How Marathon Watches Came to be Seen as ‘Best in the Long Run’ for its Unique Clientele
We all use phrases like “trying to unwind” or feeling “all wound up” without really thinking about them, but Mitchell Wein is the kind of person who remembers exactly where they came from.
It’s something that might cross his mind while handling the Reissue GPM, a Marathon watch with a parkerized steel case, and a black nylon strap, whose thin profile harkens back to one of his family firm’s original designs from over 40 years ago.
Though it functions as a thoroughly modern timepiece, the Reissue GPM uses a hand-assembled, wind-up movement, based upon the same kind of watch mechanics that have been in production since the turn of the twentieth century. “This may be why I find it very therapeutic when I am winding it.”
That circular movement of winding a watch may be therapeutic in part because it suggests something consistent and certain — emotions that are highly coveted in a year where, thanks to the pandemic, time occasionally seems to have stopped.
Winding is also an act that ensures a watch will be prepared to last as long as its wearer needs — just as Marathon Watches, whose motto is “Best For The Long Run” — has proven to customers in government and military organizations who have come to swear by the dependability of their Marathon product.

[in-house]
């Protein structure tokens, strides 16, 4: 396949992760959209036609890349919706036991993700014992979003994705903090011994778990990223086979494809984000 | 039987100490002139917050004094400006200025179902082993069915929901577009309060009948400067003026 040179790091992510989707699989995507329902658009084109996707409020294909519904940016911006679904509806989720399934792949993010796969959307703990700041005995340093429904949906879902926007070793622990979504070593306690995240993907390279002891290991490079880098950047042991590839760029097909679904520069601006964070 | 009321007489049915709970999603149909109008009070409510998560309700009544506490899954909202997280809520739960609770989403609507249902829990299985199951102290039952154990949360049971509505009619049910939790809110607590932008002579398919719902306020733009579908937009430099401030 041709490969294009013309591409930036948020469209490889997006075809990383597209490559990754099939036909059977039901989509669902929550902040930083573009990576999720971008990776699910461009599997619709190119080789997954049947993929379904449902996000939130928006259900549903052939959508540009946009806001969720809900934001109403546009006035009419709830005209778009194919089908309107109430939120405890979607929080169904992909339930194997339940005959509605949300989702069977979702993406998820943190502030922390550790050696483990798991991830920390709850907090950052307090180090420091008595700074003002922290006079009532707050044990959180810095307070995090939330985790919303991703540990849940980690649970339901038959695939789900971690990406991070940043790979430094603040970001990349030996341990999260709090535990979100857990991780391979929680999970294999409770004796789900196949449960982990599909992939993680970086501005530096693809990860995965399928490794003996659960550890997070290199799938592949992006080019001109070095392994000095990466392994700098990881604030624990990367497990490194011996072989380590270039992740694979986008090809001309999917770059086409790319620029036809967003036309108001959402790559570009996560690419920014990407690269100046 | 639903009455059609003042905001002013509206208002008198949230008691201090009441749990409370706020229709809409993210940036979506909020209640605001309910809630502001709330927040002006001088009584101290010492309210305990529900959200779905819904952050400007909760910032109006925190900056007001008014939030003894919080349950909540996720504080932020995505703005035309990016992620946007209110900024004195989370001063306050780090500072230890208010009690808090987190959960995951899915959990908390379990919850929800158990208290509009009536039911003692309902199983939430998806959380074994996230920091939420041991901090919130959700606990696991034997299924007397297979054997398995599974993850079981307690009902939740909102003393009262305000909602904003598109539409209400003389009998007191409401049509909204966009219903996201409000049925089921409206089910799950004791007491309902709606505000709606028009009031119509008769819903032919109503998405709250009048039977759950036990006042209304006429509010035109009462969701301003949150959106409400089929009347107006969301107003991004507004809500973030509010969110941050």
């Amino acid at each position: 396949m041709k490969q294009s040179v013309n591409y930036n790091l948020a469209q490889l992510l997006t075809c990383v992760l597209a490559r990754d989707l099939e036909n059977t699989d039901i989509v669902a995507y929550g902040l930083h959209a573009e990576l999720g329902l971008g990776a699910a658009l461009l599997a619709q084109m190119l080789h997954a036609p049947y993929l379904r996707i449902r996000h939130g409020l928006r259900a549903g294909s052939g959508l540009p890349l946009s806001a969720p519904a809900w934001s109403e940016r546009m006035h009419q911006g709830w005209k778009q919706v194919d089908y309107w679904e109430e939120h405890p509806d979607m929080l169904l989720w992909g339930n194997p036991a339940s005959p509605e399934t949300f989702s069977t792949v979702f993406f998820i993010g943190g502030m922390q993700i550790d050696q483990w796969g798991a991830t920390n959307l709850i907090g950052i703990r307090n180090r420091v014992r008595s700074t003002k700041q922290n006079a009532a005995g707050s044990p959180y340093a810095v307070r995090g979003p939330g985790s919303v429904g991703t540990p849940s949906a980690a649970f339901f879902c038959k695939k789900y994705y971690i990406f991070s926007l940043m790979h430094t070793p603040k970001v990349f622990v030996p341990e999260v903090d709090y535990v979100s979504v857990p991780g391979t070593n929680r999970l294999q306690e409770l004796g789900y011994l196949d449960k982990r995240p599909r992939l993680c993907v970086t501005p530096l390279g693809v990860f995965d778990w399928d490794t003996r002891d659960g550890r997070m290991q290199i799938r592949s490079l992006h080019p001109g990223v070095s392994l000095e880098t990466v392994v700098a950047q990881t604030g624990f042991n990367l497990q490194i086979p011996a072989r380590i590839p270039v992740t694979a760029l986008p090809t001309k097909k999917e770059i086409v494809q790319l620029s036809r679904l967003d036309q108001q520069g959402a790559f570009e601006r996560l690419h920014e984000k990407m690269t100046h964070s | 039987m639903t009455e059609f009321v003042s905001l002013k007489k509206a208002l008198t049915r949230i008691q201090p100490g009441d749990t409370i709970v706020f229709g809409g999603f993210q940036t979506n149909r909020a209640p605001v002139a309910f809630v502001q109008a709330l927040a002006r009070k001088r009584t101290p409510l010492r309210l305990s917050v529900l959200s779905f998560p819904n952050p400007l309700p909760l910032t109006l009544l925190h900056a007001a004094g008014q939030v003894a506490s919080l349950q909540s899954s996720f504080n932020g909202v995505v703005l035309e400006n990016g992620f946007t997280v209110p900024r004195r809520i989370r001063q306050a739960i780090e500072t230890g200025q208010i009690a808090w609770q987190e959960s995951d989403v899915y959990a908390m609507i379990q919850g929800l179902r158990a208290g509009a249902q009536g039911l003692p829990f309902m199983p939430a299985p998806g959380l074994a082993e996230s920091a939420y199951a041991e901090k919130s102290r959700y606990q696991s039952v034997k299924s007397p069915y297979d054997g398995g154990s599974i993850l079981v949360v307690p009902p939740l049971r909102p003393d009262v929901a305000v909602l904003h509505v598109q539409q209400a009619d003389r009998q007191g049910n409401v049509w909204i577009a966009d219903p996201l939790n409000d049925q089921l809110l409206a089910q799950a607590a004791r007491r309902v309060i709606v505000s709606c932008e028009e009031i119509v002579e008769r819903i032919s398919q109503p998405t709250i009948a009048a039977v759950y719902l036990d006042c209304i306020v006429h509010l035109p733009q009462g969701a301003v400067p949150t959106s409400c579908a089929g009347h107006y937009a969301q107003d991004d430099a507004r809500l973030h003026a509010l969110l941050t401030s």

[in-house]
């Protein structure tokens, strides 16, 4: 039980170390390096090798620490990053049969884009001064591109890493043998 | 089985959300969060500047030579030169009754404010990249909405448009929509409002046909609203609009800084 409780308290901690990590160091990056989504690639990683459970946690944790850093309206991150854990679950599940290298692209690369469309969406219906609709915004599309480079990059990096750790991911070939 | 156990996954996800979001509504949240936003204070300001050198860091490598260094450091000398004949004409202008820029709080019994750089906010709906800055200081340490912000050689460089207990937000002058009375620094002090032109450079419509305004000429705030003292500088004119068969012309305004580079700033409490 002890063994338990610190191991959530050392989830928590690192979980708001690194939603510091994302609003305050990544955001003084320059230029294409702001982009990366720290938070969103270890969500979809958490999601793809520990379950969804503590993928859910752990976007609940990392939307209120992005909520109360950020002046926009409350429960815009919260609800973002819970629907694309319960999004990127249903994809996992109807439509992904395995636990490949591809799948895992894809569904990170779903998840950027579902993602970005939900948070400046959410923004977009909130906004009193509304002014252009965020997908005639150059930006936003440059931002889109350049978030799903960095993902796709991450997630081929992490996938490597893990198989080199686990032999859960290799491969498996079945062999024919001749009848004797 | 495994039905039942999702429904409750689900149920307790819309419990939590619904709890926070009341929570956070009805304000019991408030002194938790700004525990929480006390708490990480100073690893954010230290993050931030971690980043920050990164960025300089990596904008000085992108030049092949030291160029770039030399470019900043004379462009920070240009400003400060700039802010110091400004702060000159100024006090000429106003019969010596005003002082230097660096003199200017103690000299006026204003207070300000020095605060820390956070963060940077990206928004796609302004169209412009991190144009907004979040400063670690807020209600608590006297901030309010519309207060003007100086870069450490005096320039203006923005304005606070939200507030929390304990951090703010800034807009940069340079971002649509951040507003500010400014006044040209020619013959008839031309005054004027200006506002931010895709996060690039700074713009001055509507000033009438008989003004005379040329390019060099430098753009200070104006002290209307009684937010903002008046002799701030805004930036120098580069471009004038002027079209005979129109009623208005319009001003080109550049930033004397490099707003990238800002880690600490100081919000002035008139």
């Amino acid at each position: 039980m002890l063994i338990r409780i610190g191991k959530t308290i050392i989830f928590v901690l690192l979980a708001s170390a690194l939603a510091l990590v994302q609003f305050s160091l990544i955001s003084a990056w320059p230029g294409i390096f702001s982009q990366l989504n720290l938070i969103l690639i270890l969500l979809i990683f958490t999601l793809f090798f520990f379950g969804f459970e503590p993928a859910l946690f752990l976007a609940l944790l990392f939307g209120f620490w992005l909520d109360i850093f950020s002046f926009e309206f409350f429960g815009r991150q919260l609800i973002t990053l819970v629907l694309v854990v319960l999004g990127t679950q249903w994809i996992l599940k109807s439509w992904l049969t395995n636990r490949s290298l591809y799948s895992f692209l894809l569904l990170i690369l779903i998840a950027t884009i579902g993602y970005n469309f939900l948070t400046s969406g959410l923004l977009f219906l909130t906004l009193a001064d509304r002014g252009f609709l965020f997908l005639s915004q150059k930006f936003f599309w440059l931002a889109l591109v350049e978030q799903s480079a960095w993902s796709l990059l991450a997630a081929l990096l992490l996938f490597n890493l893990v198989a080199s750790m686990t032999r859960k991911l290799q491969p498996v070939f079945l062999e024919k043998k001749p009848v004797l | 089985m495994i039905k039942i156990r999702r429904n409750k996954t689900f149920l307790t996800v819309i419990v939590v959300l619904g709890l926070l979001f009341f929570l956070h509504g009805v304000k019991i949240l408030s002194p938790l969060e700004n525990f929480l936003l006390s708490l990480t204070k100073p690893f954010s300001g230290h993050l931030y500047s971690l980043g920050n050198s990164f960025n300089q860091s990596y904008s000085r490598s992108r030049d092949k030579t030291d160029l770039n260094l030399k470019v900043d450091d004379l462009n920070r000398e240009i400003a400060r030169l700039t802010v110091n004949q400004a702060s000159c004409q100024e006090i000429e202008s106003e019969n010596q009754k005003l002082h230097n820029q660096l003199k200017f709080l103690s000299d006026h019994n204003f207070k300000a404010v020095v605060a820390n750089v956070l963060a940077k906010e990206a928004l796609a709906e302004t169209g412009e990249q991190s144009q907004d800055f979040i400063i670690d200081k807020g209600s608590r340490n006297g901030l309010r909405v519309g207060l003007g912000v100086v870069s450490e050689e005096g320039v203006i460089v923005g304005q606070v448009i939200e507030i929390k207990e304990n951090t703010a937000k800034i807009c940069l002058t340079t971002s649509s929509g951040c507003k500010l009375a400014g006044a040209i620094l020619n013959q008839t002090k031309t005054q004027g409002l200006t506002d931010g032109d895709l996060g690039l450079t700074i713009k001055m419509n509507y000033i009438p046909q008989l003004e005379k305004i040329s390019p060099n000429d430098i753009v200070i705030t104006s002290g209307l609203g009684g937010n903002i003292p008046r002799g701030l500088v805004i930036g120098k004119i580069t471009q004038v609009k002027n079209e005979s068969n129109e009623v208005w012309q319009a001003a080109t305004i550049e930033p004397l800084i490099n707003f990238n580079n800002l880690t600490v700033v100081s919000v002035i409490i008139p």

A History Of Military-Grade Professionalism
For Wein, Marathon’s vice-president and grandson of company founder Morris Wein, the rationale is serving those on the front lines. These workers, such as soldiers, medical workers, and even teachers, do not simply represent good business. It is an essential part of its DNA. The fight against COVID-19 reflects simply another manifestation of why its watches are so important.
“The core values of our company are to offer products to assist and support our health care professionals, military, first responders, and teachers,” he says. “These amazing people all provide services that are essential to our health, well-being and of course, caring for youth and the elderly. We want to ensure that our products are accessible to those heroes on the frontline.”
The founder of Marathon Watch started the company on McGill Street in the historic section of Montreal. The company sat in a building of which, on the main floor, was a restaurant where many people in the War Department among the regulars. This led to relationships that came to deeply influence the direction of the business.
“Yes, my grandfather had acquaintances that worked in the war department,” he recalls. “They would all greet and converse with each other at the common lunchroom.”
When Canada entered the Second World War, it was Marathon that provided watches for soldiers, including those who would be fighting in Italy. Soon, it was doing the same thing for governments and military organizations in the U.S. and Britain as well. From these years on, Marathon has designed and developed many instruments for varied government operations. More recently, Marathon’s Navigator Watch was improved by using fiberglass casing to decrease the weight for pilots fighting in Operation Desert Shield and Desert Storm. Its customers aren’t always at war, however. Requests are not only from military entities but can come from a variety of departments such as stopwatches from the U.S. Geological Survey to Search and Rescue watches for the Coast Guard.